After the capsule 84 is created and stored (block 86), a hand-off block 92 that identifies the location of the capsule is written into system memory 13 (block 94). As will be readily appreciated, the hand-off block 92, which is a pointer to the location of the capsule 84, is written into system memory 13 in a location that is checked by the processor 12 as directed by the boot block 20.
After the hand-off block 92 and the capsule 84 have been written into system memory 13, the process 80 commences the warm restart process 82 of
The processor 12 proceeds to open the capsule 84 and to execute the contents of the capsule 84 to implement the modifications (block 104). As noted previously, the capsule 84 includes, for each target, a path to a location of the target and information to be written to the target. Accordingly, the processor 12 writes the modification data to the desired target or targets 36, 40 and, subsequently, continues the warm restart process (block 106).
If the updates are stored in the flash memory 18, the processor 12 is able to use the block-locking feature of the flash memory 12 to prevent unauthorized information from being written into the capsule. Block-locking may be used in tandem with host protected addressing (HPA) to ensure secure storage on restart. Accordingly, through the use of HPA and block locking, the updates in the capsule are in the root of trust for the firmware. This is because the capsule is the first code to be executed by the processor 12 upon awakening and because the flash memory 18 was previously locked and is being accessed securely.
Although certain apparatus constructed in accordance with the teachings of the invention have been described herein, the scope of coverage of this patent is not limited thereto. On the contrary, this patent covers all apparatuses, methods and articles of manufacture of the teachings of the invention fairly falling within the scope of the appended claims either literally or under the doctrine of equivalents.
|Cited Patent||Filing date||Publication date||Applicant||Title|
|US5444850 *||Aug 4, 1993||Aug 22, 1995||Trend Micro Devices Incorporated||Method and apparatus for controlling network and workstation access prior to workstation boot|
|US5537626 *||Feb 13, 1995||Jul 16, 1996||Canon Kabushiki Kaisha||Apparatus for coupling printer with LAN to control printer operation by transferring control parameters, printer status data and printer configuration data between printer and LAN|
|US6708231 *||Aug 12, 1999||Mar 16, 2004||Mitsumi Electric Co., Ltd.||Method and system for performing a peripheral firmware update|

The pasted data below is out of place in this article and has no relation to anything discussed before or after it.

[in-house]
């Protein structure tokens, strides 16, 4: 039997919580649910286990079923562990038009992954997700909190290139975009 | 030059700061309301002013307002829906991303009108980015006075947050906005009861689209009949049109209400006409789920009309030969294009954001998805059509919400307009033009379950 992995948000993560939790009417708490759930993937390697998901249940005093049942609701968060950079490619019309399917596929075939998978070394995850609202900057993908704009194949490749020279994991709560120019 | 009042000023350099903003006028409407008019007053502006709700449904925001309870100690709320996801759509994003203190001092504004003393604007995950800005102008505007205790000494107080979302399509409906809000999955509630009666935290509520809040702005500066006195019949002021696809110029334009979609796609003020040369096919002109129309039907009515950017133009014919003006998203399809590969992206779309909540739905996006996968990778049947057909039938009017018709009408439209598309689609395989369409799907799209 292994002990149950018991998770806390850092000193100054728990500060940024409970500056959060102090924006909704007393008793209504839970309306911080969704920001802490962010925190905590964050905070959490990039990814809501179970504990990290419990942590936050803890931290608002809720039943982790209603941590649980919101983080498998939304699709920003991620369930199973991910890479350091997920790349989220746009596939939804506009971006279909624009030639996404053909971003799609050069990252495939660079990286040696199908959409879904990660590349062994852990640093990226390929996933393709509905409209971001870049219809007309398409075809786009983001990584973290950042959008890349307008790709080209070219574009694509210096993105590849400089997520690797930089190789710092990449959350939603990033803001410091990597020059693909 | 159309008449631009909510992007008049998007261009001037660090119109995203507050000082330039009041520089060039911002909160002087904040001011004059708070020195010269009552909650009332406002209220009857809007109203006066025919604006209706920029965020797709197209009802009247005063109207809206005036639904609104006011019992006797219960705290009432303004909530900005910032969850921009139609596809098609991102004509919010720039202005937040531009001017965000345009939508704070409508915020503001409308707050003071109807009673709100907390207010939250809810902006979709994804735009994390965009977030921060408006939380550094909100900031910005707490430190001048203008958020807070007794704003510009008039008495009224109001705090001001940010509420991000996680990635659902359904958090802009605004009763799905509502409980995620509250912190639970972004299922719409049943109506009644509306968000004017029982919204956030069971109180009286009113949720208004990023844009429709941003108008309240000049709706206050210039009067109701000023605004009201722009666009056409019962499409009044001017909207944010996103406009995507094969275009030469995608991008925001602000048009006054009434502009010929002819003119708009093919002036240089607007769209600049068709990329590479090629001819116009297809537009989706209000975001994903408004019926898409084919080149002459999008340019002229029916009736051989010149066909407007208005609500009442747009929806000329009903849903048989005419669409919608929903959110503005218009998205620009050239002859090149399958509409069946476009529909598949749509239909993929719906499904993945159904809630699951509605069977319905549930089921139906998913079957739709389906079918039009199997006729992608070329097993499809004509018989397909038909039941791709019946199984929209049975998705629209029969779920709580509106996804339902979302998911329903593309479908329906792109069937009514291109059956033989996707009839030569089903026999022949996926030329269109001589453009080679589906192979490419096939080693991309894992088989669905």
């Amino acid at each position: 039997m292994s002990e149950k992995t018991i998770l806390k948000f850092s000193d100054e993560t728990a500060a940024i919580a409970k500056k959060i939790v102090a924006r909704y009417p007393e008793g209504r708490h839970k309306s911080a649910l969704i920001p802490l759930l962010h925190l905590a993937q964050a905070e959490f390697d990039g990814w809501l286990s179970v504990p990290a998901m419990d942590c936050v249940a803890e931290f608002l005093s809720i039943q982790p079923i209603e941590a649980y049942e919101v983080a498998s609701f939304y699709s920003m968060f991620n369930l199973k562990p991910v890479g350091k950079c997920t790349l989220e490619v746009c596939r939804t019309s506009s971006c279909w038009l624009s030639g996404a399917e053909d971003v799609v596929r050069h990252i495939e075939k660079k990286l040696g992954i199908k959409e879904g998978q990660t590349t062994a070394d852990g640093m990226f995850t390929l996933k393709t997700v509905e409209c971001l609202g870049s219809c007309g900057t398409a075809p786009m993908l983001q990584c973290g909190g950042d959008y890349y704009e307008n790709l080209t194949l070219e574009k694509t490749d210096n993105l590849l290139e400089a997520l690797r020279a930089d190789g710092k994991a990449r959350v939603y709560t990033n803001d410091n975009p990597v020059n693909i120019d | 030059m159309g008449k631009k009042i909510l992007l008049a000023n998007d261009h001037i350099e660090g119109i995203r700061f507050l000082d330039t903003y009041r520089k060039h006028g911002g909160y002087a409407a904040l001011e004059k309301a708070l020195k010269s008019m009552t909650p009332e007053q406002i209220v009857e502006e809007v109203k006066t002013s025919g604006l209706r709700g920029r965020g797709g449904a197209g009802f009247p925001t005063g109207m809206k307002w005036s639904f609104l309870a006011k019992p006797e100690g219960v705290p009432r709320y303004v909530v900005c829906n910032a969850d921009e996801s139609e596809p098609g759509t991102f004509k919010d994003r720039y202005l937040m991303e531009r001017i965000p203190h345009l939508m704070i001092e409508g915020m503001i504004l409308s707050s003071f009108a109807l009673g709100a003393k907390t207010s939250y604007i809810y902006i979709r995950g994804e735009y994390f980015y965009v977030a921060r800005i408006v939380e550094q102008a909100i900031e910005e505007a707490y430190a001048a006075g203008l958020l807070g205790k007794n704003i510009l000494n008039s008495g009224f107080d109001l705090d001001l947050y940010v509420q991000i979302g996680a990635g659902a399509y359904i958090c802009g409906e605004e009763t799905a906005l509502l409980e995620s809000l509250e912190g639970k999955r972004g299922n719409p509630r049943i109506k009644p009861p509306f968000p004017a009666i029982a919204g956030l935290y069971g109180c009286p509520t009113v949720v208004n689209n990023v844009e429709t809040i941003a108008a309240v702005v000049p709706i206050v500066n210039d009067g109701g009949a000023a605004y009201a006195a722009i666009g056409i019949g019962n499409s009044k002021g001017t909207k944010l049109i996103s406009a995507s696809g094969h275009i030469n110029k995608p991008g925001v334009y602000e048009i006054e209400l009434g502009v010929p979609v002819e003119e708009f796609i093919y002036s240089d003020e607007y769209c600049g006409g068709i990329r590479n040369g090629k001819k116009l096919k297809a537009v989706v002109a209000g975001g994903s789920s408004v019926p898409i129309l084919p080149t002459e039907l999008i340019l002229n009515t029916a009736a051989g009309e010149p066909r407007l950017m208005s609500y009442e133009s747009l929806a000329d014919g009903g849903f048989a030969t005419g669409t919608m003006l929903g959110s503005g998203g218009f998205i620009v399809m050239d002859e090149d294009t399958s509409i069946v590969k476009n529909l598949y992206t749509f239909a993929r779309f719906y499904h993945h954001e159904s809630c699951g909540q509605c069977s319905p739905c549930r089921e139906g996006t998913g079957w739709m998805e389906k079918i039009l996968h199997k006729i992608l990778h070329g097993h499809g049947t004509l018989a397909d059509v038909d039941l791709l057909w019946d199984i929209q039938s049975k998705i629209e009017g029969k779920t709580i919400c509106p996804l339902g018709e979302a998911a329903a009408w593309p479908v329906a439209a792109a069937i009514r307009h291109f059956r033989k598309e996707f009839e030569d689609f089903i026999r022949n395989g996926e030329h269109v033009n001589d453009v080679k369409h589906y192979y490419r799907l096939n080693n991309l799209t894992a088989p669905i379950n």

|US6728787 *||Mar 31, 2000||Apr 27, 2004||Mitsubishi Electric Research Labs, Inc||System and method for locating and installing device drivers for peripheral devices|
|US6728860 *||Feb 19, 2001||Apr 27, 2004||Hewlett-Packard Development Company, L.P.||Address mapping in solid state storage device|
|Citing Patent||Filing date||Publication date||Applicant||Title|
|US7222339 *||Jun 13, 2003||May 22, 2007||Intel Corporation||Method for distributed update of firmware across a clustered platform infrastructure|
|US7774525||Mar 13, 2007||Aug 10, 2010||Dell Products L.P.||Zoned initialization of a solid state drive|
|US8266354||Sep 11, 2012||Dell Products L.P.||Zoned initialization of a solid state drive|
|US20040255286 *||Jun 13, 2003||Dec 16, 2004||Rothman Michael A.||Method for distributed update of firmware across a clustered platform infrastructure|
|US20080228997 *||Mar 13, 2007||Sep 18, 2008||Dell Products L.P.||Zoned initialization of a solid state drive|
|US20100332740 *||Jun 25, 2010||Dec 30, 2010||Dell Products L.P.||Zoned initialization of a solid state drive|
|U.S. Classification||713/1, 711/100|
|International Classification||G06F15/177, G06F9/445|
|Cooperative Classification||G06F9/4401, G06F8/60|
|Jun 9, 2003||AS||Assignment|
Owner name: INTEL CORPORATION, CALIFORNIA
Free format text: ASSIGNMENT OF ASSIGNORS INTEREST;ASSIGNORS:ROTHMAN, MICHAEL A.;ZIMMER, VINCENT J.;REEL/FRAME:014149/0897
Effective date: 20030218
|Feb 19, 2010||FPAY||Fee payment|
Year of fee payment: 4
|Feb 19, 2014||FPAY||Fee payment|
Year of fee payment: 8